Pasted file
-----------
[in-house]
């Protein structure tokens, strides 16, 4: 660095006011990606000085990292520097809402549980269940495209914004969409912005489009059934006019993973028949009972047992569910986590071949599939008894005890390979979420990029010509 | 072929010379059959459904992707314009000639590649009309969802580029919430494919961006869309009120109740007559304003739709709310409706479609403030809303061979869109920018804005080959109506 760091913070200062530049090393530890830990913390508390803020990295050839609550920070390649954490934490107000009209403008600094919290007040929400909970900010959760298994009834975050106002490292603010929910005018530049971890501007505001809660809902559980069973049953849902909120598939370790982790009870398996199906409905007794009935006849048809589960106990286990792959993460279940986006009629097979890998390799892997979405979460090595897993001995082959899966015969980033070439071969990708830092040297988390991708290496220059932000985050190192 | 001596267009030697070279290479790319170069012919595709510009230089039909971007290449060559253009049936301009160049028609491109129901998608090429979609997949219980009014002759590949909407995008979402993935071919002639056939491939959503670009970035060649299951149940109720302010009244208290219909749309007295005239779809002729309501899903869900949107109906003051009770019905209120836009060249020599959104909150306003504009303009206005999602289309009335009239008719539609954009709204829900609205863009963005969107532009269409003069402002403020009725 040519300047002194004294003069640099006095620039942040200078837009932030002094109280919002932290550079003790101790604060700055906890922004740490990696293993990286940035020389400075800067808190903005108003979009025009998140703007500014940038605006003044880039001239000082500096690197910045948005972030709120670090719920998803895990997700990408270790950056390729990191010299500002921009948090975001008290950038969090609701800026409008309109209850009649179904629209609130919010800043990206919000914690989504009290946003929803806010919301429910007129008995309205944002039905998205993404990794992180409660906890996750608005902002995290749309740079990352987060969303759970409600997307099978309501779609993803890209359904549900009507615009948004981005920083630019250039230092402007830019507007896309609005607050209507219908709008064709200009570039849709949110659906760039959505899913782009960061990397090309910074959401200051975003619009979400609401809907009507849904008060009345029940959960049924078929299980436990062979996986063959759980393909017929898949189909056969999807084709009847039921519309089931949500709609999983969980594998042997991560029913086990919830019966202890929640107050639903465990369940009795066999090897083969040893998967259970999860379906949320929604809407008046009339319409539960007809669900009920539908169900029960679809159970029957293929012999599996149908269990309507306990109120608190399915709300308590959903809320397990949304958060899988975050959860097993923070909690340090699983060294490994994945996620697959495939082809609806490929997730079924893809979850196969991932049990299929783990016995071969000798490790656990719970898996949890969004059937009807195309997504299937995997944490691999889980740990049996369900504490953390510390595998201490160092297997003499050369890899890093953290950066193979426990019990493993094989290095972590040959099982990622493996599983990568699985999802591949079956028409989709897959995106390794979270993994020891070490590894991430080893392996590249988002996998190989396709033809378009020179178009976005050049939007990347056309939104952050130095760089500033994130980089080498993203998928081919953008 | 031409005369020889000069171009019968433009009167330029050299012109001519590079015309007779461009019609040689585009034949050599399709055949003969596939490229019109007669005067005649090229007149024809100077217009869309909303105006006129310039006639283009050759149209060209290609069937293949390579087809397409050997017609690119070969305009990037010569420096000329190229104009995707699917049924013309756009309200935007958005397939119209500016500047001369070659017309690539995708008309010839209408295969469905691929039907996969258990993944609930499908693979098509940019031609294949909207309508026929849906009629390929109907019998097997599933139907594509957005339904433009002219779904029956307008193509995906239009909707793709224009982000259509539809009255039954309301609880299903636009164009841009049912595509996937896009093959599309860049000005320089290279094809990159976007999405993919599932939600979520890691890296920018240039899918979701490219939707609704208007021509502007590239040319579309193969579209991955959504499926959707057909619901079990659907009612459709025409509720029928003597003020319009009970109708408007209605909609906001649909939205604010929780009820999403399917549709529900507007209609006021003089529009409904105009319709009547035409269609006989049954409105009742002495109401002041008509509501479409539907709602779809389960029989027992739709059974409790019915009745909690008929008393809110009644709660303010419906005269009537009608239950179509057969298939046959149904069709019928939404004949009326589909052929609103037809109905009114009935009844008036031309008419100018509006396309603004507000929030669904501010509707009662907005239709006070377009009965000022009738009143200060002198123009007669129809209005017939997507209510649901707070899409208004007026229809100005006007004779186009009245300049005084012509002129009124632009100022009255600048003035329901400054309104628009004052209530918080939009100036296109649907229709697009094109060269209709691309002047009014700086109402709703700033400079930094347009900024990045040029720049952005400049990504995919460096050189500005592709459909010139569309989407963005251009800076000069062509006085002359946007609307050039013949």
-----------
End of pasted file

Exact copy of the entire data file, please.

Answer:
[in-house]
């Protein structure tokens, strides 16, 4: 660095006011990606000085990292520097809402549980269940495209914004969409912005489009059934006019993973028949009972047992569910986590071949599939008894005890390979979420990029010509 | 072929010379059959459904992707314009000639590649009309969802580029919430494919961006869309009120109740007559304003739709709310409706479609403030809303061979869109920018804005080959109506 760091913070200062530049090393530890830990913390508390803020990295050839609550920070390649954490934490107000009209403008600094919290007040929400909970900010959760298994009834975050106002490292603010929910005018530049971890501007505001809660809902559980069973049953849902909120598939370790982790009870398996199906409905007794009935006849048809589960106990286990792959993460279940986006009629097979890998390799892997979405979460090595897993001995082959899966015969980033070439071969990708830092040297988390991708290496220059932000985050190192 | 001596267009030697070279290479790319170069012919595709510009230089039909971007290449060559253009049936301009160049028609491109129901998608090429979609997949219980009014002759590949909407995008979402993935071919002639056939491939959503670009970035060649299951149940109720302010009244208290219909749309007295005239779809002729309501899903869900949107109906003051009770019905209120836009060249020599959104909150306003504009303009206005999602289309009335009239008719539609954009709204829900609205863009963005969107532009269409003069402002403020009725 040519300047002194004294003069640099006095620039942040200078837009932030002094109280919002932290550079003790101790604060700055906890922004740490990696293993990286940035020389400075800067808190903005108003979009025009998140703007500014940038605006003044880039001239000082500096690197910045948005972030709120670090719920998803895990997700990408270790950056390729990191010299500002921009948090975001008290950038969090609701800026409008309109209850009649179904629209609130919010800043990206919000914690989504009290946003929803806010919301429910007129008995309205944002039905998205993404990794992180409660906890996750608005902002995290749309740079990352987060969303759970409600997307099978309501779609993803890209359904549900009507615009948004981005920083630019250039230092402007830019507007896309609005607050209507219908709008064709200009570039849709949110659906760039959505899913782009960061990397090309910074959401200051975003619009979400609401809907009507849904008060009345029940959960049924078929299980436990062979996986063959759980393909017929898949189909056969999807084709009847039921519309089931949500709609999983969980594998042997991560029913086990919830019966202890929640107050639903465990369940009795066999090897083969040893998967259970999860379906949320929604809407008046009339319409539960007809669900009920539908169900029960679809159970029957293929012999599996149908269990309507306990109120608190399915709300308590959903809320397990949304958060899988975050959860097993923070909690340090699983060294490994994945996620697959495939082809609806490929997730079924893809979850196969991932049990299929783990016995071969000798490790656990719970898996949890969004059937009807195309997504299937995997944490691999889980740990049996369900504490953390510390595998201490160092297997003499050369890899890093953290950066193979426990019990493993094989290095972590040959099982990622493996599983990568699985999802591949079956028409989709897959995106390794979270993994020891070490590894991430080893392996590249988002996998190989396709033809378009020179178009976005050049939007990347056309939104952050130095760089500033994130980089080498993203998928081919953008 | 031409005369020889000069171009019968433009009167330029050299012109001519590079015309007779461009019609040689585009034949050599399709055949003969596939490229019109007669005067005649090229007149024809100077217009869309909303105006006129310039006639283009050759149209060209290609069937293949390579087809397409050997017609690119070969305009990037010569420096000329190229104009995707699917049924013309756009309200935007958005397939119209500016500047001369070659017309690539995708008309010839209408295969469905691929039907996969258990993944609930499908693979098509940019031609294949909207309508026929849906009629390929109907019998097997599933139907594509957005339904433009002219779904029956307008193509995906239009909707793709224009982000259509539809009255039954309301609880299903636009164009841009049912595509996937896009093959599309860049000005320089290279094809990159976007999405993919599932939600979520890691890296920018240039899918979701490219939707609704208007021509502007590239040319579309193969579209991955959504499926959707057909619901079990659907009612459709025409509720029928003597003020319009009970109708408007209605909609906001649909939205604010929780009820999403399917549709529900507007209609006021003089529009409904105009319709009547035409269609006989049954409105009742002495109401002041008509509501479409539907709602779809389960029989027992739709059974409790019915009745909690008929008393809110009644709660303010419906005269009537009608239950179509057969298939046959149904069709019928939404004949009326589909052929609103037809109905009114009935009844008036031309008419100018509006396309603004507000929030669904501010509707009662907005239709006070377009009965000022009738009143200060002198123009007669129809209005017939997507209510649901707070899409208004007026229809100005006007004779186009009245300049005084012509002129009124632009100022009255600048003035329901400054309104628009004052209530918080939009100036296109649907229709697009094109060269209709691309002047009014700086109402709703700033400079930094347009900024990045040029720049952005400049990504995919460096050189500005592709459909010139569309989407963005251009800076000069062509006085002359946007609307050039013949």